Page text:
Wi-Fi doesn’t have to suck, because the type of traffic is pretty easy to identify and downtime is easy to predict. Video streaming, for instance, will fetch and buffer a certain number of frames at a time. Getting devices like routers, phones, Fitbits, smart TVs, and others to communicate and signal to each other what their bandwidth needs are doesn't have to be so hard, since they are all connected to the Internet. The net isn't fast enough for devices to allocate time slots down to the millisecond, but it could allow them to compare notes about what type of traffic they are handling and predict gaps where devices can jump in.
DARPA has just issued a formal call for teams to join SC2, publishing the full, detailed rules. DARPA is also building a battle venue, auspiciously named the Colosseum, that it says will be the largest wireless testing facility of its kind, with room to study the interactions among up to 256 different radio devices.
The agency won't yet divulge the venue's location or dimensions, but it will have to be quite big, based on Tilghman's description. "Colosseum's job is to emulate the physical world, in real-time," he writes in an email follow-up to our call. "One minute they could be in an open field, the next they could be in a crowded city. From the radio's perspective, these are vastly different."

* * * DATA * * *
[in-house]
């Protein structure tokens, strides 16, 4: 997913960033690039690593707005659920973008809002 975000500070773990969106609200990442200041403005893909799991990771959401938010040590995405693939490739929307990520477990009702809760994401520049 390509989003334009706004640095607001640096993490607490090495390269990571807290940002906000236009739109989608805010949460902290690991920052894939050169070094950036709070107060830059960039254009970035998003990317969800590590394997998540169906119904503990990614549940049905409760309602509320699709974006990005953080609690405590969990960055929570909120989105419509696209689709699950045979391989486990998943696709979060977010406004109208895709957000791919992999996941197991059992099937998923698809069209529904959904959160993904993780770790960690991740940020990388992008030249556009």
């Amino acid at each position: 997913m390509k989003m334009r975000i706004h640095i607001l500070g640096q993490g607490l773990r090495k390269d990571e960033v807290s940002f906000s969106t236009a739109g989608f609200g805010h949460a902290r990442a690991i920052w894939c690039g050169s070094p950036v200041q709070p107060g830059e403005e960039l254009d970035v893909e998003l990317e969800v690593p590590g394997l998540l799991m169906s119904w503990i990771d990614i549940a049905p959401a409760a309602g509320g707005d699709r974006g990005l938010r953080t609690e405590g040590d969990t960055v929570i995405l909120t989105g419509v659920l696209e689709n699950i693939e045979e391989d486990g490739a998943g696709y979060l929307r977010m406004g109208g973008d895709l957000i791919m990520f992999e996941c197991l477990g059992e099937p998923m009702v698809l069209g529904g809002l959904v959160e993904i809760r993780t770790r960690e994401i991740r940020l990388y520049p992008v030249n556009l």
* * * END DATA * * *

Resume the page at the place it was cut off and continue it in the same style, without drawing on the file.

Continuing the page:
Rome was not built in a day, and this contest will take time. After three roughly yearlong phases, DARPA hopes to crown a champ after a final round in late 2019. That team will win, not by crushing its opponents, but by cooperating best with gadgets from the other teams. "We want to see what all the possible avenues are and which ones work best," says Tilghman. "Opening that up to a big competition is really an excellent way to do that."